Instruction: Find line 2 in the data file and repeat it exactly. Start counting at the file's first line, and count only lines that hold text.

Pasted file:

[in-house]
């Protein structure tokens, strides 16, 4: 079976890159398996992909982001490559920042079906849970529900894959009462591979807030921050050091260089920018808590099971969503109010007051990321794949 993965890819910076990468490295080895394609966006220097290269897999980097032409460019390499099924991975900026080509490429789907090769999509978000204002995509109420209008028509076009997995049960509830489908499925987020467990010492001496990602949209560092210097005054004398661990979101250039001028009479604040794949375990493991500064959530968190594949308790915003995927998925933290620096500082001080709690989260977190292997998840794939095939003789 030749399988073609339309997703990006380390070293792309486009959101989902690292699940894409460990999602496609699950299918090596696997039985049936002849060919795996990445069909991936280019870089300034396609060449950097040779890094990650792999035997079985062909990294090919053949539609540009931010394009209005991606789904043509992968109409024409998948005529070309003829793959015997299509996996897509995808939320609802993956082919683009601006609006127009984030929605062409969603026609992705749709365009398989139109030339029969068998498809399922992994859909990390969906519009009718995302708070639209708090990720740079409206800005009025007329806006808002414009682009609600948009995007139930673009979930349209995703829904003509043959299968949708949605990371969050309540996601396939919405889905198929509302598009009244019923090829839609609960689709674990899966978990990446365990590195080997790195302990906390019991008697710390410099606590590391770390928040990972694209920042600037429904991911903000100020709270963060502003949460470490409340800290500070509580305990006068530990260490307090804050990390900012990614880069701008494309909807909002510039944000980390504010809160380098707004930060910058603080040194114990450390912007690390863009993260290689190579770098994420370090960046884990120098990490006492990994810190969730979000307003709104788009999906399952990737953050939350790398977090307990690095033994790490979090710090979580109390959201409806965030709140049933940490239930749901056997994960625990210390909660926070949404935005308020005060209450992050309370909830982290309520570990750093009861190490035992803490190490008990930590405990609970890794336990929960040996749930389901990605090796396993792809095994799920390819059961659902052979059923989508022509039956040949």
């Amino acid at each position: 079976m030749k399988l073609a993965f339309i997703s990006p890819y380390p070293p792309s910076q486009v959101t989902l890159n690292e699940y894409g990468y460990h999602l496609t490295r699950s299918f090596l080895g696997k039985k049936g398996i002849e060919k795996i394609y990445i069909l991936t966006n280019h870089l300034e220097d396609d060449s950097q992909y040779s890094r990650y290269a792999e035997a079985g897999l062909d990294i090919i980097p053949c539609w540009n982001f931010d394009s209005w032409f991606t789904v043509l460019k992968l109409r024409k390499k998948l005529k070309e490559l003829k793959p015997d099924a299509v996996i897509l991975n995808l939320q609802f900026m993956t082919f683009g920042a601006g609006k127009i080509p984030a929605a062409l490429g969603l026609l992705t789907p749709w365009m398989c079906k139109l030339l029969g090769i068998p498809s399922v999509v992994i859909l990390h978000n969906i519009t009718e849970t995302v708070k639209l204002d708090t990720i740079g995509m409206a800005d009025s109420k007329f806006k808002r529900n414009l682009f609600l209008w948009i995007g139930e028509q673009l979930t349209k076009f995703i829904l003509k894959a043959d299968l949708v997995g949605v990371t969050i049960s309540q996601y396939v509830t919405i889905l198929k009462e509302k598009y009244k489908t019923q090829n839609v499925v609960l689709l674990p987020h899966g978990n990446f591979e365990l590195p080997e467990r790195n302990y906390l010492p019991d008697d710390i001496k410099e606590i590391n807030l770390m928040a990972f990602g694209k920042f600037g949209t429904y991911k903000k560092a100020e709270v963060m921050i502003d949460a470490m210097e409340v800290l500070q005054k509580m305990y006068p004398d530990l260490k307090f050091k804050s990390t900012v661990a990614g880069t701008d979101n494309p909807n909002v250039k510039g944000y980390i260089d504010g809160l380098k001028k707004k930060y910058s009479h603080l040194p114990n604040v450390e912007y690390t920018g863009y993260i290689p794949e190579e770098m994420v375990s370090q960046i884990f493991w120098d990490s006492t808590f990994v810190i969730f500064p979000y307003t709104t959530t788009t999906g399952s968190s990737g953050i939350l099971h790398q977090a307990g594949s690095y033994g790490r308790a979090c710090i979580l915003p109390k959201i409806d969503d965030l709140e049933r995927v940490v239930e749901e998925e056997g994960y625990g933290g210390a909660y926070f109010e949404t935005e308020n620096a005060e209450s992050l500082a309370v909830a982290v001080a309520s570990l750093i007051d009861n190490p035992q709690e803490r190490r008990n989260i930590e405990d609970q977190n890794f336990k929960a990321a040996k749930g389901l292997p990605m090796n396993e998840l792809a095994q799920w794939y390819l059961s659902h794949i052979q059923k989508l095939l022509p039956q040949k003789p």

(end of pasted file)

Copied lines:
């Protein structure tokens, strides 16, 4: 079976890159398996992909982001490559920042079906849970529900894959009462591979807030921050050091260089920018808590099971969503109010007051990321794949 993965890819910076990468490295080895394609966006220097290269897999980097032409460019390499099924991975900026080509490429789907090769999509978000204002995509109420209008028509076009997995049960509830489908499925987020467990010492001496990602949209560092210097005054004398661990979101250039001028009479604040794949375990493991500064959530968190594949308790915003995927998925933290620096500082001080709690989260977190292997998840794939095939003789 030749399988073609339309997703990006380390070293792309486009959101989902690292699940894409460990999602496609699950299918090596696997039985049936002849060919795996990445069909991936280019870089300034396609060449950097040779890094990650792999035997079985062909990294090919053949539609540009931010394009209005991606789904043509992968109409024409998948005529070309003829793959015997299509996996897509995808939320609802993956082919683009601006609006127009984030929605062409969603026609992705749709365009398989139109030339029969068998498809399922992994859909990390969906519009009718995302708070639209708090990720740079409206800005009025007329806006808002414009682009609600948009995007139930673009979930349209995703829904003509043959299968949708949605990371969050309540996601396939919405889905198929509302598009009244019923090829839609609960689709674990899966978990990446365990590195080997790195302990906390019991008697710390410099606590590391770390928040990972694209920042600037429904991911903000100020709270963060502003949460470490409340800290500070509580305990006068530990260490307090804050990390900012990614880069701008494309909807909002510039944000980390504010809160380098707004930060910058603080040194114990450390912007690390863009993260290689190579770098994420370090960046884990120098990490006492990994810190969730979000307003709104788009999906399952990737953050939350790398977090307990690095033994790490979090710090979580109390959201409806965030709140049933940490239930749901056997994960625990210390909660926070949404935005308020005060209450992050309370909830982290309520570990750093009861190490035992803490190490008990930590405990609970890794336990929960040996749930389901990605090796396993792809095994799920390819059961659902052979059923989508022509039956040949």